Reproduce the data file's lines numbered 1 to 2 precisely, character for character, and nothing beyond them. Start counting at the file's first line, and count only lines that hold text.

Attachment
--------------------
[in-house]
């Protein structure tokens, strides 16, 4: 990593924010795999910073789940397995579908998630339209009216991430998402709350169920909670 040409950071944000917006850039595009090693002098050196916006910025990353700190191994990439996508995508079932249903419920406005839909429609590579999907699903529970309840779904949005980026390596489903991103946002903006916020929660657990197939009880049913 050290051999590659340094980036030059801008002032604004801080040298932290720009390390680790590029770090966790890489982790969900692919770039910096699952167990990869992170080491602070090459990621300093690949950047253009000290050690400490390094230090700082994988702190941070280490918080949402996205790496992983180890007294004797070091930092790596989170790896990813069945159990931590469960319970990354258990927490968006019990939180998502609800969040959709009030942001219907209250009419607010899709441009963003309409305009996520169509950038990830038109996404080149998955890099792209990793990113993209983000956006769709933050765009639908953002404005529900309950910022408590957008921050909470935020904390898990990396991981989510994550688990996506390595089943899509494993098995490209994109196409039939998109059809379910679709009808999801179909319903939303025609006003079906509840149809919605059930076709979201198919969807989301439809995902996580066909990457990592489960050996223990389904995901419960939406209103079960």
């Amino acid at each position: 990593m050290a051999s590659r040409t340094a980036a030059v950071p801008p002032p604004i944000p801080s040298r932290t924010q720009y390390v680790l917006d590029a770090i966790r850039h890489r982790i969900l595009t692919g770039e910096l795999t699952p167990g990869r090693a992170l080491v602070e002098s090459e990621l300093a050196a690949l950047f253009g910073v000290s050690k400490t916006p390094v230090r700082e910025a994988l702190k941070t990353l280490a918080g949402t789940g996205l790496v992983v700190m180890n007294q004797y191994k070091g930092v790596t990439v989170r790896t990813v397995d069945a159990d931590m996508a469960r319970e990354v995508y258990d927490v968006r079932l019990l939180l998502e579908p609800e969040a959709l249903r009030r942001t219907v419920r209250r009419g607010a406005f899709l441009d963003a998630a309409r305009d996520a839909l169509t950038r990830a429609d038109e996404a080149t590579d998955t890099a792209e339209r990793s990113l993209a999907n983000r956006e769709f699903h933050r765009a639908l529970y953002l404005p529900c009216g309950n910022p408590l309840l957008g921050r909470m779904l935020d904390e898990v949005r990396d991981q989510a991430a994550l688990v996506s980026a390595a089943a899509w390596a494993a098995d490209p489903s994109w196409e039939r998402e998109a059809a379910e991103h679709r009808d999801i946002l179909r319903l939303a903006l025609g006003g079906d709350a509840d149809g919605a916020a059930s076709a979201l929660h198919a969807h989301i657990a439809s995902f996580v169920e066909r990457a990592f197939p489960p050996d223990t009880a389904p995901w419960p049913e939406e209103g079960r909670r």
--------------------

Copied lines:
[in-house]
């Protein structure tokens, strides 16, 4: 990593924010795999910073789940397995579908998630339209009216991430998402709350169920909670 040409950071944000917006850039595009090693002098050196916006910025990353700190191994990439996508995508079932249903419920406005839909429609590579999907699903529970309840779904949005980026390596489903991103946002903006916020929660657990197939009880049913 050290051999590659340094980036030059801008002032604004801080040298932290720009390390680790590029770090966790890489982790969900692919770039910096699952167990990869992170080491602070090459990621300093690949950047253009000290050690400490390094230090700082994988702190941070280490918080949402996205790496992983180890007294004797070091930092790596989170790896990813069945159990931590469960319970990354258990927490968006019990939180998502609800969040959709009030942001219907209250009419607010899709441009963003309409305009996520169509950038990830038109996404080149998955890099792209990793990113993209983000956006769709933050765009639908953002404005529900309950910022408590957008921050909470935020904390898990990396991981989510994550688990996506390595089943899509494993098995490209994109196409039939998109059809379910679709009808999801179909319903939303025609006003079906509840149809919605059930076709979201198919969807989301439809995902996580066909990457990592489960050996223990389904995901419960939406209103079960």